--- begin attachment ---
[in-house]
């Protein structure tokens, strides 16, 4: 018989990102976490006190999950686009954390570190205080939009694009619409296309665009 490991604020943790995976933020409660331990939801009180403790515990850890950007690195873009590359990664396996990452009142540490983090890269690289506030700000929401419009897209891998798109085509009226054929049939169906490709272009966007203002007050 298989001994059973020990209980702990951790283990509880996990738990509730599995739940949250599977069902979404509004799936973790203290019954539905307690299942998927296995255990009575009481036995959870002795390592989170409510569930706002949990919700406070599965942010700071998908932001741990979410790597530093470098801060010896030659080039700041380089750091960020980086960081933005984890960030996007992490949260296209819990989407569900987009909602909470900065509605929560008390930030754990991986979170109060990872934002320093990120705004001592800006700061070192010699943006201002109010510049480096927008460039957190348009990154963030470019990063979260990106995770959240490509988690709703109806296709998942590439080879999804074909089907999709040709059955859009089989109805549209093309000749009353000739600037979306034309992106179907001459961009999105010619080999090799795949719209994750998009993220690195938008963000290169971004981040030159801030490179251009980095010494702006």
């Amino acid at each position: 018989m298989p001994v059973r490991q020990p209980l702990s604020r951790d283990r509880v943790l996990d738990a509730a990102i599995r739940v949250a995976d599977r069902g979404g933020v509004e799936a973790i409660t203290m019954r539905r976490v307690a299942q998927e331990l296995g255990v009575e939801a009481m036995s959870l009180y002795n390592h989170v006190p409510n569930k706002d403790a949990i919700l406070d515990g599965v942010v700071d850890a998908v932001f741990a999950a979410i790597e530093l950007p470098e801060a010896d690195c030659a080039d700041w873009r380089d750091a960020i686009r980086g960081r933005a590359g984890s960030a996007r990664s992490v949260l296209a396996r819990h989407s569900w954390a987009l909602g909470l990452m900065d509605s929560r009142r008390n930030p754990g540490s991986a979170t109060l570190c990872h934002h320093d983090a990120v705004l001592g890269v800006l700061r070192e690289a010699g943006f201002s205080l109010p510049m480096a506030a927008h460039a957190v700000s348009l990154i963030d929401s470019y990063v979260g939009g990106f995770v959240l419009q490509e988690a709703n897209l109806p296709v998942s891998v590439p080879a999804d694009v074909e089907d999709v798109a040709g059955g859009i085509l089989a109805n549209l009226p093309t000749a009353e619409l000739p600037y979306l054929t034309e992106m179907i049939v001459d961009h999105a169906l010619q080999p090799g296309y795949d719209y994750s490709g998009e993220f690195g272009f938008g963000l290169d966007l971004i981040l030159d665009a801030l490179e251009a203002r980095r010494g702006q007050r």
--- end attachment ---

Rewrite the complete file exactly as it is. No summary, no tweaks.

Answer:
[in-house]
């Protein structure tokens, strides 16, 4: 018989990102976490006190999950686009954390570190205080939009694009619409296309665009 490991604020943790995976933020409660331990939801009180403790515990850890950007690195873009590359990664396996990452009142540490983090890269690289506030700000929401419009897209891998798109085509009226054929049939169906490709272009966007203002007050 298989001994059973020990209980702990951790283990509880996990738990509730599995739940949250599977069902979404509004799936973790203290019954539905307690299942998927296995255990009575009481036995959870002795390592989170409510569930706002949990919700406070599965942010700071998908932001741990979410790597530093470098801060010896030659080039700041380089750091960020980086960081933005984890960030996007992490949260296209819990989407569900987009909602909470900065509605929560008390930030754990991986979170109060990872934002320093990120705004001592800006700061070192010699943006201002109010510049480096927008460039957190348009990154963030470019990063979260990106995770959240490509988690709703109806296709998942590439080879999804074909089907999709040709059955859009089989109805549209093309000749009353000739600037979306034309992106179907001459961009999105010619080999090799795949719209994750998009993220690195938008963000290169971004981040030159801030490179251009980095010494702006």
């Amino acid at each position: 018989m298989p001994v059973r490991q020990p209980l702990s604020r951790d283990r509880v943790l996990d738990a509730a990102i599995r739940v949250a995976d599977r069902g979404g933020v509004e799936a973790i409660t203290m019954r539905r976490v307690a299942q998927e331990l296995g255990v009575e939801a009481m036995s959870l009180y002795n390592h989170v006190p409510n569930k706002d403790a949990i919700l406070d515990g599965v942010v700071d850890a998908v932001f741990a999950a979410i790597e530093l950007p470098e801060a010896d690195c030659a080039d700041w873009r380089d750091a960020i686009r980086g960081r933005a590359g984890s960030a996007r990664s992490v949260l296209a396996r819990h989407s569900w954390a987009l909602g909470l990452m900065d509605s929560r009142r008390n930030p754990g540490s991986a979170t109060l570190c990872h934002h320093d983090a990120v705004l001592g890269v800006l700061r070192e690289a010699g943006f201002s205080l109010p510049m480096a506030a927008h460039a957190v700000s348009l990154i963030d929401s470019y990063v979260g939009g990106f995770v959240l419009q490509e988690a709703n897209l109806p296709v998942s891998v590439p080879a999804d694009v074909e089907d999709v798109a040709g059955g859009i085509l089989a109805n549209l009226p093309t000749a009353e619409l000739p600037y979306l054929t034309e992106m179907i049939v001459d961009h999105a169906l010619q080999p090799g296309y795949d719209y994750s490709g998009e993220f690195g272009f938008g963000l290169d966007l971004i981040l030159d665009a801030l490179e251009a203002r980095r010494g702006q007050r």